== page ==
Every year it is the same question with D-Wade. Can he stay healthy playing the style of basketball that he does? After missing 31 games in 2007, Wade has only missed 14 games in the past three years, but I would say, with ease, that he has played hurt in at least 40% of the games he didn’t miss. Approaching the over-ripe basketball age of 30, Wade will need to hope his battered body can hold up. With the help of LBJ, perhaps it will. If it does, and we see another predominantly healthy season from Wade, you can expect the same big numbers from one of the best SG’s in the game today.

7. Zach Randolph, PF. PPG: 20.1, RPG: 12.2, APG: 2.2, SPG: 0.8, BPG: 0.3
“Grizzlies fans, please welcome, your newly minted four-year, $71 million man, Zaaaaaaaach Randolph”. Do those numbers scare you too? Don’t get me wrong, Z-Bo deserves every single penny of that contract for what he has done in Memphis for the past two seasons, but in the long run, the question still looms. Is this the Zach Randolph of old who got fat and lazy with his last big contract, or is this the Zach Randolph that hustled on defense, shot an incredibly high percentage and gobbled up rebounds like they were pancakes from IHOP? I know I’m rooting for the latter, and if you draft him this high, you should be too.

8. Russell Westbrook, PG. PPG: 21.9, RPG: 4.6, APG: 8.2, SPG: 1.9, BPG: 0.4
In Russell Westbrook we have a player who may ultimately make or break your season. On one hand, he is a five tool fantasy player that will give you points, rebounds, assists, steals and a high free throw percentage. On the other hand, he is a turnover machine with a low field goal percentage that seemed on the verge of fighting every single one of his teammates by himself in last year’s playoffs. If Russell Westbrook can’t figure out that he needs to be second banana to Kevin Durant, then you, and the OKC Thunder are in for a boat load of trouble.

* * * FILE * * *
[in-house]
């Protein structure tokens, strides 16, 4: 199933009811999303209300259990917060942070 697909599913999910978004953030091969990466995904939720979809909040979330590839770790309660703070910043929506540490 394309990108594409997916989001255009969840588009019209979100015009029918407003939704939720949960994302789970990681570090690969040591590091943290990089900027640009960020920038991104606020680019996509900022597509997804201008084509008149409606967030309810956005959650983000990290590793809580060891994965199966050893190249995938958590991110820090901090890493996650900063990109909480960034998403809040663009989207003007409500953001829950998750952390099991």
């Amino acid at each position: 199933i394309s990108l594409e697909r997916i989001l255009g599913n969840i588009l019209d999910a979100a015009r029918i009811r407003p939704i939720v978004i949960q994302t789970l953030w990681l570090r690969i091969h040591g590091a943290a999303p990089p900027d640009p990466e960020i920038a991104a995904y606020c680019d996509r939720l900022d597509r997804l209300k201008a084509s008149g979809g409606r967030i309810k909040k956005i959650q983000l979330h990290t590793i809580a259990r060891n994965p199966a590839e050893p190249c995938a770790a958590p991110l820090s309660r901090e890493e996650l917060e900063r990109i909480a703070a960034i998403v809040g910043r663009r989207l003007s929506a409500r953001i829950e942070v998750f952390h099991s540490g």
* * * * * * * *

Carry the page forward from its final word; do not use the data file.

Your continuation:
9. Pau Gasol, PF-C PPG: 18.8, RPG: 10.2, APG: 3.3, SPG: 0.6, BPG: 1.6
Oh the Lakers, what do you have in store for us next season? No team has as many questions looming over it than The Lake Show. New coach. New system. Kobe Bryant and Andrew Bynum’s knees, and well, you can never leave a guy named Metta World Peace off a list of questionable questions. If the Lakers can bring it all together under new coach Mike Brown, then you can expect another consistent season of double doubles, with a high number of assists for one of the best passing big men in the league. Pau should also be eligible for both the PF and C position in your league as well, which is a huge bonus.

10. Kevin Love, PF. PPG: 20.2, RPG: 15.2, APG: 2.5, SPG: 0.6, BPG: 0.4
I know what you’re thinking, how can a big man who can shoot the three, lead the league in rebounding and score down low be ranked as low as 10th? Well, have you seen the Timberwolves roster? With the drafting of Derrick Williams, David Kahn created himself a bit of a logjam. Seeing as they already have Michael Beasley who could fit in at PF spot but is projected to start at SF, and Wesley Johnson who should be playing the SF spot but is the projected starting SG, we are in for a muddy ride. This logjam will almost certainly effect all of their numbers in a negative way and will probably lead to a trade near middle of the season. As fantasy players know, sitting on a player who isn’t getting the full shine he deserves for half of a season usually spells trouble in the rankings. If you are drafting last in the round though, you will have first selection in the second round, so feel free to grab K-Love here.

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About the author

Mitch Orsatti

Mitch Orsatti is a basketball writer from Toronto, with a keen interest in basketball culture, sneakers and the world of fantasy basketball.